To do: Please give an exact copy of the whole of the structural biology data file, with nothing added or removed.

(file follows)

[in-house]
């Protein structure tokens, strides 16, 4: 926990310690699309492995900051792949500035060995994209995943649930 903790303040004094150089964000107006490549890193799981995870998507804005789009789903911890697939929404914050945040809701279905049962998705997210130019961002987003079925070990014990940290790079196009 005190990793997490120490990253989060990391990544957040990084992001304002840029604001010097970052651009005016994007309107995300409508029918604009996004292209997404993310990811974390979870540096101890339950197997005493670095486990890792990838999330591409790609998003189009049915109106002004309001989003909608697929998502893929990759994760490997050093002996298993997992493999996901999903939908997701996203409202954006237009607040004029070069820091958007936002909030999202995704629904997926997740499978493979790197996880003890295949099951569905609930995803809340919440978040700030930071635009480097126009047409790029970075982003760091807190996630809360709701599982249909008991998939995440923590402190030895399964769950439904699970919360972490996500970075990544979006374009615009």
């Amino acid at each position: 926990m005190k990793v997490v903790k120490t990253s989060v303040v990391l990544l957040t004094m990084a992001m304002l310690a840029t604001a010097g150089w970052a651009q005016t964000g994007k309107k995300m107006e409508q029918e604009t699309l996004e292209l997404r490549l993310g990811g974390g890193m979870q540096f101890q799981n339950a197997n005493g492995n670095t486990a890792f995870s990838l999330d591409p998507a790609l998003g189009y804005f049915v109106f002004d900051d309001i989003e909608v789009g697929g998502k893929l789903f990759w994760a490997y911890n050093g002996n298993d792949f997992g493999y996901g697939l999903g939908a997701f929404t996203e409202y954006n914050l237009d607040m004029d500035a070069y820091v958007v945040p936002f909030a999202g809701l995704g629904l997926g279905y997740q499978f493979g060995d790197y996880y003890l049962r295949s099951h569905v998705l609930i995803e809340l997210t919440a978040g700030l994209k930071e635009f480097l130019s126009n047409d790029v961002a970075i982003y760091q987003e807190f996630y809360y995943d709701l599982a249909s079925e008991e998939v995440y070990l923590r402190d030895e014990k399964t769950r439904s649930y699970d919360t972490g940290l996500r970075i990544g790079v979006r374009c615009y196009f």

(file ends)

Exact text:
[in-house]
């Protein structure tokens, strides 16, 4: 926990310690699309492995900051792949500035060995994209995943649930 903790303040004094150089964000107006490549890193799981995870998507804005789009789903911890697939929404914050945040809701279905049962998705997210130019961002987003079925070990014990940290790079196009 005190990793997490120490990253989060990391990544957040990084992001304002840029604001010097970052651009005016994007309107995300409508029918604009996004292209997404993310990811974390979870540096101890339950197997005493670095486990890792990838999330591409790609998003189009049915109106002004309001989003909608697929998502893929990759994760490997050093002996298993997992493999996901999903939908997701996203409202954006237009607040004029070069820091958007936002909030999202995704629904997926997740499978493979790197996880003890295949099951569905609930995803809340919440978040700030930071635009480097126009047409790029970075982003760091807190996630809360709701599982249909008991998939995440923590402190030895399964769950439904699970919360972490996500970075990544979006374009615009």
């Amino acid at each position: 926990m005190k990793v997490v903790k120490t990253s989060v303040v990391l990544l957040t004094m990084a992001m304002l310690a840029t604001a010097g150089w970052a651009q005016t964000g994007k309107k995300m107006e409508q029918e604009t699309l996004e292209l997404r490549l993310g990811g974390g890193m979870q540096f101890q799981n339950a197997n005493g492995n670095t486990a890792f995870s990838l999330d591409p998507a790609l998003g189009y804005f049915v109106f002004d900051d309001i989003e909608v789009g697929g998502k893929l789903f990759w994760a490997y911890n050093g002996n298993d792949f997992g493999y996901g697939l999903g939908a997701f929404t996203e409202y954006n914050l237009d607040m004029d500035a070069y820091v958007v945040p936002f909030a999202g809701l995704g629904l997926g279905y997740q499978f493979g060995d790197y996880y003890l049962r295949s099951h569905v998705l609930i995803e809340l997210t919440a978040g700030l994209k930071e635009f480097l130019s126009n047409d790029v961002a970075i982003y760091q987003e807190f996630y809360y995943d709701l599982a249909s079925e008991e998939v995440y070990l923590r402190d030895e014990k399964t769950r439904s649930y699970d919360t972490g940290l996500r970075i990544g790079v979006r374009c615009y196009f």